I love you, Daylight Savings

B.D.S. or Before Daylight Savings

Remember the days when you were a kid, and the whole “spring forward” bit at Daylight Savings was kind of great? It meant you could stay out later playing tag and eat dinner while the sun was still out? And then, as you got older, and had a job to go to on Monday morning, the thought of Daylight Savings lost its luster. It was so hard to lose that one hour of sleep. You worked hard for your weekend, and dammit, you were not going to give up even one measly minute of it because some stupid lazy farmers need to harvest crops and can’t get it all done without more sun. Or something.

But then? You become a parent. Before becoming a parent, you may or may not be aware of the actual date for Daylight Savings. In fact, up until having Colin, Kase and I actually missed church one week simply due to the fact that we had no idea that our clocks had moved forward while we slumbered. We strolled right in thinking for once we were early, only to have heads shaken at us with tight little smiles. “Sorry. Daylight Savings!” So we went to brunch. Good news? We beat the crowd.

Winter is soul killing. Especially in the northeast. It’s cold. It’s dark. It’s basically what I imagine the middle ages to have been like. Minus all the torture and monks chanting and writing Bibles.

But like I said. Then you become a parent. A parent doesn’t need reminders, though thank you Sprout Channel for ramming it down my throat. For months, we parents shudder at the thought of winter, dying a little death every time we attempt to put our child into a winter coat only to be met with wails and screams. We endure world class temper tantrums after closing the patio door to let the dog out, our child throwing himself against the plate glass crying, “OUT!”.  For parents, the promise of rising temperatures and playing outdoors sans torture device is reminder in itself. We count the days until Daylight Savings.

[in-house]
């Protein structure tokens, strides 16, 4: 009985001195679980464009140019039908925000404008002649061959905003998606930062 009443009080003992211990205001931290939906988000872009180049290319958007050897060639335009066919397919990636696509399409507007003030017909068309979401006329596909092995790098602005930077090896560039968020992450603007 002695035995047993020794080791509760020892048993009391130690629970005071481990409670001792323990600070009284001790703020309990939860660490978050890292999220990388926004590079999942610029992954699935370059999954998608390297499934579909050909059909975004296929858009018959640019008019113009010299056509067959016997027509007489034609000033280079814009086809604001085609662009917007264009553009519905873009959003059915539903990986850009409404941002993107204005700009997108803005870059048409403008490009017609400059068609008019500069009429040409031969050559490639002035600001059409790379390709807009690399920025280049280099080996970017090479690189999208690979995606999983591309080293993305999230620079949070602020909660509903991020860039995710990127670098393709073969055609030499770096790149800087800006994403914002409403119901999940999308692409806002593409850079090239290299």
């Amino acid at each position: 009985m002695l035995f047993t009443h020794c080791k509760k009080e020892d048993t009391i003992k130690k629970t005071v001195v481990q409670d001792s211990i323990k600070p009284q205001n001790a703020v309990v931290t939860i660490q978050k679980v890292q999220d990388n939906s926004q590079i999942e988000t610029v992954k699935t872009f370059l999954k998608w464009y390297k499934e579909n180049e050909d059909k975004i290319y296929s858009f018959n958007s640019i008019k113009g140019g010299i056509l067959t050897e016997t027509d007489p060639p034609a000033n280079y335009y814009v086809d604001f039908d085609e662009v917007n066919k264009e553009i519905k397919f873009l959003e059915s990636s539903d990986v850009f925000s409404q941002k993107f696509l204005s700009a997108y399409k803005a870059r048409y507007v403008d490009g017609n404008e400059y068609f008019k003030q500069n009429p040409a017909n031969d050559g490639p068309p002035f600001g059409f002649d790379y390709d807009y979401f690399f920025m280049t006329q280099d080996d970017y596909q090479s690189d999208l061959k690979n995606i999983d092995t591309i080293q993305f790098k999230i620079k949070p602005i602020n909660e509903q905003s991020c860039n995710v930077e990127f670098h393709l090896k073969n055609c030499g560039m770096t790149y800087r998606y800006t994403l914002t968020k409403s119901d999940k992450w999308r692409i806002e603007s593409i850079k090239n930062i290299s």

Until then, our days end promptly at 4pm when it becomes too dark to play outside and most indoor play gyms shut down. We are left in a winter abyss.  We call those three ungodly hours leading to 7pm “Badtime” in our house. It’s kinda like “bedtime.” But horrible. We watch a lot of TV during Badtime.

And then there is the daylight savings brass ring every parent strives to grab: a child waking up one hour later, their little internal clocks not understanding they have been duped. That thought alone enticed me weeks ago to circle the date on my calendar. Well, if I had a calendar, anyway.

As I bathed Colin the night before, it was if Santa was coming to our house that night: ‘Twas the night before Daylight Savings, and all through the house….”

“Colin!  Tonight is daylight savings!  In the middle of the night, the clocks go forward! Which means that your internal clock is being secretly reset. AND ITS GOING TO BE FANTASTIC!!”

On Daylight Savings Eve, parents the world around can hardly fall asleep for all their excitement. And when they wake, they are surprised to find their present- a clock reading 8:00am, a restful night’s sleep under their belt and a happy child in the crib. We say a little prayer to sweet baby Jesus for finally bringing more daylight, warmer temperatures and puffer vests, one hour more of sleep and resetting our robot baby’s clocks.


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